Dr. Alvah Whitman is taking a moment of ease in his waiting room on Broadway, about l870. Note the bookshelves, the heater in the middle of the room, a screen behind which one might remove clothing as needed, and the bottles of medicines on the shelf. An identical wicker rocker can be found in the ‘sunken bedroom’ at the Washburn-Zittleman House museum.
Dr. Alvah Whitman is taking a moment of ease in his waiting room on Broadway, about l870. Note the bookshelves, the heater in the middle of the room, a screen behind which one might remove clothing as needed, and the bottles of medicines on the shelf. An identical wicker rocker can be found in the ‘sunken bedroom’ at the Washburn-Zittleman House museum.
The current media frenzy about health care, H1N1, etc., led me to the historical society files on l800-era doctors. In l952, a gift to the society was a copy of "Notes on the History of Medicine in Fillmore County Prior to l900." This treasury of information was compiled and written by Nora Guthrey at Mayo Clinic, Rochester, and is amazing in its detail.

She wrote of the county being settled in the l850s and the coming of physicians, as needed by the growing populace. Minnesota, first as a territory, then as a state in l858, boasted its "salubrity of climate" and that "qualified physicians walk among us harmless as doves in this horribly healthy county!"

She reported that some of the early practitioners were undoubtedly men of little knowledge and less training, along with vendors of patent medicines, hydro-therapists, bonesetters, and herb doctors. However, there were several from universities and medical schools and Spring Valley seemed to be blessed with mostly good physicians and surgeons who cared for our local citizens, weathering "epidemics, accidents, difficult obstetrical cases and the general field of medical and surgical attention."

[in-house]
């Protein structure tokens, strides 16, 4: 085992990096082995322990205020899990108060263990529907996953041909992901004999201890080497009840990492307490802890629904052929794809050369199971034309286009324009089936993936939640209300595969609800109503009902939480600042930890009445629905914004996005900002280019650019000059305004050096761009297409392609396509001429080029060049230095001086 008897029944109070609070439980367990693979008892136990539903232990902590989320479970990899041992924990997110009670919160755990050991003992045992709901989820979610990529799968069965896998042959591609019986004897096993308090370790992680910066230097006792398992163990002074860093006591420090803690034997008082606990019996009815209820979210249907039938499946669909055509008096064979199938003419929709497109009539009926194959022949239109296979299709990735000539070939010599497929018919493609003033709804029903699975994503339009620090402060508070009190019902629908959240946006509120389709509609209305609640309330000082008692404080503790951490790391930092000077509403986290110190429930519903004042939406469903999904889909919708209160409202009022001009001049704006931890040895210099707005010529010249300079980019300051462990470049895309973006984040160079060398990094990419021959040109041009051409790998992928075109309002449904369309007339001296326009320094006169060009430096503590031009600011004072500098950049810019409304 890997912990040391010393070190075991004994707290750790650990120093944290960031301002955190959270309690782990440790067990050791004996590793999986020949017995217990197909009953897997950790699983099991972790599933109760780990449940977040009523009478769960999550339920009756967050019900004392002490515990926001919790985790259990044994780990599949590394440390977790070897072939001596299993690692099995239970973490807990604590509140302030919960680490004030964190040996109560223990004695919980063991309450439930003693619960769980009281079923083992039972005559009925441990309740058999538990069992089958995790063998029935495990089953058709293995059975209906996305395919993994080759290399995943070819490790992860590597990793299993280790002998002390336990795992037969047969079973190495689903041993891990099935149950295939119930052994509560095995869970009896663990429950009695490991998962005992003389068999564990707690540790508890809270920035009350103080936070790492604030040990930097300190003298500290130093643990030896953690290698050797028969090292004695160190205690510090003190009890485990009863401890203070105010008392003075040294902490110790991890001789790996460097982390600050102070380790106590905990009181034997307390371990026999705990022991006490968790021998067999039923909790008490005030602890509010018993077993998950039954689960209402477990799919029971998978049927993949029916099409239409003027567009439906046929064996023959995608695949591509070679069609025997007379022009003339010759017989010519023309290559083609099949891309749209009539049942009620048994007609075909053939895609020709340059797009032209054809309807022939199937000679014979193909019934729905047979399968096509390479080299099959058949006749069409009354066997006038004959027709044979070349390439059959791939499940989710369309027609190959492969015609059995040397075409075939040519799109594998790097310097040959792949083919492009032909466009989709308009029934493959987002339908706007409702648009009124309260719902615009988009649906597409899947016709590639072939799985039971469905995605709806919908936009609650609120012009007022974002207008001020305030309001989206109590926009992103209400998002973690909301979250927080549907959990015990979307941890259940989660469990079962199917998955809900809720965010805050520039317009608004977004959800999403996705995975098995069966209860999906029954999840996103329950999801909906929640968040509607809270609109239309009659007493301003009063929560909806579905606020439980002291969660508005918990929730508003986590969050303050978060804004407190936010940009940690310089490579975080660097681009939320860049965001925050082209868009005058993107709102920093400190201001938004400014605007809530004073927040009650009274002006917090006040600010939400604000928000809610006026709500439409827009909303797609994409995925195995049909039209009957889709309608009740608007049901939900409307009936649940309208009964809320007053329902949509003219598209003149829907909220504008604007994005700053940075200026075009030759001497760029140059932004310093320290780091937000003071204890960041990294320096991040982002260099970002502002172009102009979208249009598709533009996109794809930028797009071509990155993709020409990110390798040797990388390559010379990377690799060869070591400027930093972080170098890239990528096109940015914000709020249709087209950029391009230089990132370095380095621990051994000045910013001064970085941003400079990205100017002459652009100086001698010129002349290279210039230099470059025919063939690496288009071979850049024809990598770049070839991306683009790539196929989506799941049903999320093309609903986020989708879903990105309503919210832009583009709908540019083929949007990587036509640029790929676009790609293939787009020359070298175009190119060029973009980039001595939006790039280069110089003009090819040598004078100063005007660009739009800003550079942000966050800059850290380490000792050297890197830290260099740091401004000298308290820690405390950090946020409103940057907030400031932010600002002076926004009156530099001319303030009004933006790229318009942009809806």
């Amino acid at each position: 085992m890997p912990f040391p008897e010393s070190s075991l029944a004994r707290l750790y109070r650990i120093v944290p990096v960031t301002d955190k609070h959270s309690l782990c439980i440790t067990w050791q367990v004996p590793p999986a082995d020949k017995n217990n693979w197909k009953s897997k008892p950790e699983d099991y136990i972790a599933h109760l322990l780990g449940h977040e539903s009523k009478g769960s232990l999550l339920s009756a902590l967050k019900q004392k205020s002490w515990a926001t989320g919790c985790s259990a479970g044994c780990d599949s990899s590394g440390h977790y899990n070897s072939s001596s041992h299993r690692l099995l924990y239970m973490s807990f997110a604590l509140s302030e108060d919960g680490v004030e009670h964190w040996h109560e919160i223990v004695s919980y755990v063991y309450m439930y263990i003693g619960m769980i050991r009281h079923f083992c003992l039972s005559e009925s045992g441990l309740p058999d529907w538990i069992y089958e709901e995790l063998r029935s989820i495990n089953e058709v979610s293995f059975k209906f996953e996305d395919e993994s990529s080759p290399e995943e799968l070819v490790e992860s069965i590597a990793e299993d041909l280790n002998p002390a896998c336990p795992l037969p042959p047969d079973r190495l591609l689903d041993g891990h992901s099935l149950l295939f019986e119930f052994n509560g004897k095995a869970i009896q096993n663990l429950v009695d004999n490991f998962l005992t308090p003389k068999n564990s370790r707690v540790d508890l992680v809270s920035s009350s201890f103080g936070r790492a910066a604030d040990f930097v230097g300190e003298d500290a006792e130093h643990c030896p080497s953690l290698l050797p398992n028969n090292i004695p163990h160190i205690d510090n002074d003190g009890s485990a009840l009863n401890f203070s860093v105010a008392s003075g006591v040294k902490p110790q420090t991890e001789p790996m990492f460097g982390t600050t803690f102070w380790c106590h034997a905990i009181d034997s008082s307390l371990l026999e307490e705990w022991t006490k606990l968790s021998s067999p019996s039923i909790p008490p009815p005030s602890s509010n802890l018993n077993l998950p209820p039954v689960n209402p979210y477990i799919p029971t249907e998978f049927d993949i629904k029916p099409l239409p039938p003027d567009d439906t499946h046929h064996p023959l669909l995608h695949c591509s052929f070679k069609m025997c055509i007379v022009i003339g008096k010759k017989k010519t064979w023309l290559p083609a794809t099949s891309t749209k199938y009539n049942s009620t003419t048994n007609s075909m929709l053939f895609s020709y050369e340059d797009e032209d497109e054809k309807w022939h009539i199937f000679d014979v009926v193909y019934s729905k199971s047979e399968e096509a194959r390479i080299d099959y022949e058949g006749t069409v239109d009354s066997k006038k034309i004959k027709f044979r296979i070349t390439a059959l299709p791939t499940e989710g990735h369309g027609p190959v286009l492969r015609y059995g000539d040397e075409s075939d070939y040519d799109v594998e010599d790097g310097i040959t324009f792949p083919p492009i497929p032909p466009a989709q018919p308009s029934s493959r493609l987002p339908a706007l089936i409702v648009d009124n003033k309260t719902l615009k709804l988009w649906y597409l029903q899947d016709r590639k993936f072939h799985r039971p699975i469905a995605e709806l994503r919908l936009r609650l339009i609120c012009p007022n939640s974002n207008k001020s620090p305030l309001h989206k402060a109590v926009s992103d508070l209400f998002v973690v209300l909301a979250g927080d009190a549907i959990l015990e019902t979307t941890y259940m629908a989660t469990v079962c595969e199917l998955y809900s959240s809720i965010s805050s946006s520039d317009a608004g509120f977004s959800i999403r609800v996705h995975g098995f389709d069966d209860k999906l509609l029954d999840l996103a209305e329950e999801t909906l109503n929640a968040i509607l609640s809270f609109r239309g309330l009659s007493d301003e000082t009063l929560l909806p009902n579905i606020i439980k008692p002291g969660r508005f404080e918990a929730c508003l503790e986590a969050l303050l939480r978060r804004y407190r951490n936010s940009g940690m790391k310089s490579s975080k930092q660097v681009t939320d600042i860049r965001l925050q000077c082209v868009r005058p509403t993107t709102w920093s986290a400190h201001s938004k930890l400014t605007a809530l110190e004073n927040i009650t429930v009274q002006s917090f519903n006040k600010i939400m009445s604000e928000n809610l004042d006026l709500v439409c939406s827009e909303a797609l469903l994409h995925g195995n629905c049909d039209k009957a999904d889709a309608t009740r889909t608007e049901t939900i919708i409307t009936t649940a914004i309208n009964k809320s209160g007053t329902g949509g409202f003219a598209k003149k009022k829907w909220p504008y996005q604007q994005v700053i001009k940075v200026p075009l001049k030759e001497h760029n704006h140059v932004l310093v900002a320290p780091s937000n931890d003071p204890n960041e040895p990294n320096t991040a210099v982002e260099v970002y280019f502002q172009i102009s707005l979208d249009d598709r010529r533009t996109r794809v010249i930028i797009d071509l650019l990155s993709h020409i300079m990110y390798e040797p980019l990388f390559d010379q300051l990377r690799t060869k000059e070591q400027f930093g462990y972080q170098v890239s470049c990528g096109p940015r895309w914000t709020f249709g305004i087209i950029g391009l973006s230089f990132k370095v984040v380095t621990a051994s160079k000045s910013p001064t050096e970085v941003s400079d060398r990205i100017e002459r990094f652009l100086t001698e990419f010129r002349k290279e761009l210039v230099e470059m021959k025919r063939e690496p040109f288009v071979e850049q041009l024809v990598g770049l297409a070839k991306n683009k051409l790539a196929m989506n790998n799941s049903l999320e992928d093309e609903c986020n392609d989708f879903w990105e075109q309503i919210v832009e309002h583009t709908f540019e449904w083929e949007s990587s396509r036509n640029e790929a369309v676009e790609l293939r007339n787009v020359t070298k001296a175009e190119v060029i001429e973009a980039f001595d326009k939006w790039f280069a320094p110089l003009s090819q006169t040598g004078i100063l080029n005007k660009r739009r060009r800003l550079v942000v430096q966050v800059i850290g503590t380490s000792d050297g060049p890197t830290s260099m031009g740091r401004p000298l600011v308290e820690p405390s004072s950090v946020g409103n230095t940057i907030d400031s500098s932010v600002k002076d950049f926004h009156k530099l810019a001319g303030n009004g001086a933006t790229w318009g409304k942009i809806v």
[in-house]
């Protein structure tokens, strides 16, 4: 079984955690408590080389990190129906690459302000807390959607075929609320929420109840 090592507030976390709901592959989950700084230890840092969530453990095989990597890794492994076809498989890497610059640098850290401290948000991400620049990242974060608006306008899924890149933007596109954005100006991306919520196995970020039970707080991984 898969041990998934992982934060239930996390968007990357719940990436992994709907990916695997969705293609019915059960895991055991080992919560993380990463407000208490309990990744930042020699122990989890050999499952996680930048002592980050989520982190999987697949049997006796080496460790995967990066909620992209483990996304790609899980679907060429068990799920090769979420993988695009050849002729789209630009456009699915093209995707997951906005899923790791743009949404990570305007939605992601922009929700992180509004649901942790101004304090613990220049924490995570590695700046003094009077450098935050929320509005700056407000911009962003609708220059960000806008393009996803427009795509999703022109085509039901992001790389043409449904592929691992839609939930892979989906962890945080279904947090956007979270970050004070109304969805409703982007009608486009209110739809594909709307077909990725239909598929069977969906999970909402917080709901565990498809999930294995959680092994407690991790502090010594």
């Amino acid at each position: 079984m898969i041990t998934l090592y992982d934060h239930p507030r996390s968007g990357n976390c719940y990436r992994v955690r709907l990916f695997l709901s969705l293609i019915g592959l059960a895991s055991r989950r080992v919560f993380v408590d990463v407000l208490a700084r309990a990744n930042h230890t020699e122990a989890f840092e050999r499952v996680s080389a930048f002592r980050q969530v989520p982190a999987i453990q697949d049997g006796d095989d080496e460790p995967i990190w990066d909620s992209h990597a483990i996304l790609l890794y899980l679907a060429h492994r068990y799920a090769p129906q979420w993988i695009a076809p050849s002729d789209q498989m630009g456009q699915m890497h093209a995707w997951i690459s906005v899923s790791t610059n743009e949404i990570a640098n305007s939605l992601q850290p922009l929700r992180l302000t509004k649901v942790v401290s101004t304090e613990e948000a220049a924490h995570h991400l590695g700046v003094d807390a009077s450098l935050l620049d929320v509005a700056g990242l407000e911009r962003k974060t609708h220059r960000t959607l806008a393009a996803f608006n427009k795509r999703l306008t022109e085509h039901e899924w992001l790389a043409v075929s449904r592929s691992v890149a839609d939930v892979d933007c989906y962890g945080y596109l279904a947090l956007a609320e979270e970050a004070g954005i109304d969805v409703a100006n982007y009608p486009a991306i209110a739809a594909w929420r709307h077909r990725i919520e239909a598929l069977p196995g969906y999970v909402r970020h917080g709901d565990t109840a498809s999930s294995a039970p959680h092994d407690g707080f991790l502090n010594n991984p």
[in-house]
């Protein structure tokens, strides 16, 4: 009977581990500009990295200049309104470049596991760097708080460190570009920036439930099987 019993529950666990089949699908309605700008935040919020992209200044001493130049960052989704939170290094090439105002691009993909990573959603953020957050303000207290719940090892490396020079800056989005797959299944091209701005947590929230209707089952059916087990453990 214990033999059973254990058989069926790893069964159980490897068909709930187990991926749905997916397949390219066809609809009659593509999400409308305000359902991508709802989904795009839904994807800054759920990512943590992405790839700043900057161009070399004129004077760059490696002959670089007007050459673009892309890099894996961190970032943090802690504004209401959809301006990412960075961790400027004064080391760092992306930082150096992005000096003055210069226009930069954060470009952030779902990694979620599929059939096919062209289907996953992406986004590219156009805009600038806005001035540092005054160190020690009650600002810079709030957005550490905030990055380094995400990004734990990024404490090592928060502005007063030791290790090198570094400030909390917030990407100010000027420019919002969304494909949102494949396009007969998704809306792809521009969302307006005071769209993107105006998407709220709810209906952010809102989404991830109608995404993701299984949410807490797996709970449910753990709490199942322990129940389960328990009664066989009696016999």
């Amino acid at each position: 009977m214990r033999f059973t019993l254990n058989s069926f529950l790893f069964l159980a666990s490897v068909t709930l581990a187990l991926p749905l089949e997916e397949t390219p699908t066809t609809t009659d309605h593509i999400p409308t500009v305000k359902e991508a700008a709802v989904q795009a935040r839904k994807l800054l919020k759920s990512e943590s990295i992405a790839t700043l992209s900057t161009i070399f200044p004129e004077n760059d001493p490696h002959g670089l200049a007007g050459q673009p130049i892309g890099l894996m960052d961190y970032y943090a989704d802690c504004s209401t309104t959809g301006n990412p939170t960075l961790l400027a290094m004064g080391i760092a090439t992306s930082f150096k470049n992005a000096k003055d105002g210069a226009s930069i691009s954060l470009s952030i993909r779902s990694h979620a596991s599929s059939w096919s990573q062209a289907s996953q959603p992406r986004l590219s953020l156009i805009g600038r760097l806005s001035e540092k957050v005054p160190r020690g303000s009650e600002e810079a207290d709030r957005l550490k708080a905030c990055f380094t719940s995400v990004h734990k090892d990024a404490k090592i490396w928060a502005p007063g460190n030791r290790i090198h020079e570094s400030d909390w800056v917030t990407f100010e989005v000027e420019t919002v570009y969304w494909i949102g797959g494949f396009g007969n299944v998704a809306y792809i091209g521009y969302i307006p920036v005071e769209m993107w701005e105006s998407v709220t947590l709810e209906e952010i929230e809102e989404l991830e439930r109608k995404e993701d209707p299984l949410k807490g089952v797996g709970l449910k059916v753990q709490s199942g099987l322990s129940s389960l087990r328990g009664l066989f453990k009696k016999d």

As early as l853, Dr. Wallace Belden came with his father, also a physician, to the Spring Valley-Hamilton area. Of English descent and with more financial resources than most, he invested $3,000 in surveying, platting and developing a tract of land in Section 9 by Deer Creek in the vicinity west of the lime kiln, about three miles north of Spring Valley on County Road 1. The "settlement" was to be named Beldena, a dam was constructed for waterpower, and several enterprises were planned. A small group of settlers was attracted but area rival villages proved to be too much competition, Beldena was never "recorded," and the project faded away. The dam pond was a favorite fishing hole until it "went out" in the spring flood of l858.

Dr. Belden moved to Hamilton and practiced there until he sold his home to Dr. Albert Plummer in l869. Plummer's son, Henry, who graduated from Spring Valley in l892, went on to fame and fortune with the Mayo brothers in Rochester. Did you ever hear of the Clinic's Plummer Building and the Plummer Estate? That was Henry. His brother William also became a physician. Dr. Belden served in the Civil War and later returned to Spring Valley from Oregon to purchase the Valley Hotel, located where the Community Center is today. He practiced his profession until l886, and then managed the hotel until his death in l89l.

Dr. Alvah Fancher Whitman came in l868 and continued his practice for 15 years. His life's dream was to be a physician and he experienced a trying youth, relying on his thrift, self-reliance and caring for others as he took jobs to earn college money. He taught school, joined a surveying party, tried real estate and farming before earning his degree in medicine at the University of Michigan in Ann Arbor. He loved children and became very proficient in treating children's diseases. Always interested in education, he is given credit for establishing the first public library here, setting aside a small room at his office for books and other reading material to attract readers. His hobby was flower gardening, with beds set in formal geometric designs greatly admired by the viewing public.